WASINGTON, D.C. — This week, the Federal Drug Administration gave emergency authorization for Johnson and Johnson’s single dose COVID-19 vaccine.
To date, the United States has approved three vaccines; Pfizer, Moderna and Johnson and Johnson’s.
As the vaccine rollout continues, making an appointment is still proving to be challenging, and that issue is opening the door to scammers.
“It said you’ll get the free vaccine. but you must be there at this certain time and you’ll get the vaccine,” said Susan Esquivel, Minneapolis, MN.
Calls like the one Esquivel received are prompting several government agencies to warn about dangerous vaccine scammers, targeting Americans desperate to make an appointment.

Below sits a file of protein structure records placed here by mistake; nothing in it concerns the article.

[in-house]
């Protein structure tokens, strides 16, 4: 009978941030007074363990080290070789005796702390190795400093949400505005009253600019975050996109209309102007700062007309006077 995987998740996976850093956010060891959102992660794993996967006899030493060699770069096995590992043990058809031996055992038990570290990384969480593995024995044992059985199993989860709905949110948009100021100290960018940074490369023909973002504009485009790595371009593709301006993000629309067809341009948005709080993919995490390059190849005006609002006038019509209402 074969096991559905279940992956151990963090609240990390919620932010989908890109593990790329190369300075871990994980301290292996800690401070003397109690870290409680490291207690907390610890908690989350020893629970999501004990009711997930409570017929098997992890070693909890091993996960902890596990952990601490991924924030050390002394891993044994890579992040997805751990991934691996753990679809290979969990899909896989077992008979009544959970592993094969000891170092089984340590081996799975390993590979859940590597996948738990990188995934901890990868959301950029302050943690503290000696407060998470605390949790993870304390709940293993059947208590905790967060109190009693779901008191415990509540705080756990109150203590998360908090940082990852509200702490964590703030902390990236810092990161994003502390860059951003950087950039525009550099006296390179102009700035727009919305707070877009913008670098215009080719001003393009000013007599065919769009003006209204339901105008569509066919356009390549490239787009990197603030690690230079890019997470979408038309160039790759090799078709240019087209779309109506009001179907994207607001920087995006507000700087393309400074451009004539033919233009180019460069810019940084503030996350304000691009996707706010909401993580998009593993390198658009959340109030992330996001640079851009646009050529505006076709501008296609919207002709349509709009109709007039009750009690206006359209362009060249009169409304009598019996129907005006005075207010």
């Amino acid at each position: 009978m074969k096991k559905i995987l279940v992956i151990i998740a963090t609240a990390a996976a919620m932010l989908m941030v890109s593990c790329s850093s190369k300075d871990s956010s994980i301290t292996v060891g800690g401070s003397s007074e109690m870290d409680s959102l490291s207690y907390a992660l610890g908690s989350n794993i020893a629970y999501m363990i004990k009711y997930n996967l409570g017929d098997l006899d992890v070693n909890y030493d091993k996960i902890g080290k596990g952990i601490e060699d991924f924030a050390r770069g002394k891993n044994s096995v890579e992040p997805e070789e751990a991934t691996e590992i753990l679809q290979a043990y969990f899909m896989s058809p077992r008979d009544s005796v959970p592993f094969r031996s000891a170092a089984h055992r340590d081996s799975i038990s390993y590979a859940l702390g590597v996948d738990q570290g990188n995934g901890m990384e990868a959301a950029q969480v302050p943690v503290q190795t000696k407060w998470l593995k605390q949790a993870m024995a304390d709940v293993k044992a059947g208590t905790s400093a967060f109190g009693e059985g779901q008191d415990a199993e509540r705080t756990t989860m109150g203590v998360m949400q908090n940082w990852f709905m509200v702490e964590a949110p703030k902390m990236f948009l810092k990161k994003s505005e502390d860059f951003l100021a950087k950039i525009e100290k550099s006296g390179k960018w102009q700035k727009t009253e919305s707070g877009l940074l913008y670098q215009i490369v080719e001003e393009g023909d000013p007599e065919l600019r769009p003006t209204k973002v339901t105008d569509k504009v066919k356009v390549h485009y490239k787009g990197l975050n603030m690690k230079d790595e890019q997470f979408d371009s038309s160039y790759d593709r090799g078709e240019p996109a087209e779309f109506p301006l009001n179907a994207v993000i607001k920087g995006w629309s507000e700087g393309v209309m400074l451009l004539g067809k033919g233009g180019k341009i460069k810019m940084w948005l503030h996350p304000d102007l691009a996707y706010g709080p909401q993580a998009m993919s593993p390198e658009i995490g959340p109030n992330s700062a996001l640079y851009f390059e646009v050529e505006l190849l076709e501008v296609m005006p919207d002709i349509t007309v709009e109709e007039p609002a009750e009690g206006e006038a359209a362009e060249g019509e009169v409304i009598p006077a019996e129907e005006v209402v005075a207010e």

Federal regulators are warning that more Americans may hear from scammers calling about vaccines — while pretending to be an insurance company, or a health department — demanding financial and personal information.
The Federal Trade Commission posted advice to avoid vaccine related-scams:
First, do not pay to sign up for the vaccine. Anyone who asks for a payment to put you on a list or reserve a spot in line for you is a scammer.
Second, ignore sales ads. You cannot buy the shots.
Third, look out for unusual or unexpected texts and don’t click on links within text messages. If you think your local pharmacy sent it, call them directly.
Also, do not open emails, attachments or links from those you do not know.
And do not share any personal, financial or health information.
And remember, your social security number, bank account and credit card information are not required to receive a vaccine.
COVID-19 vaccine shots are free from approved providers.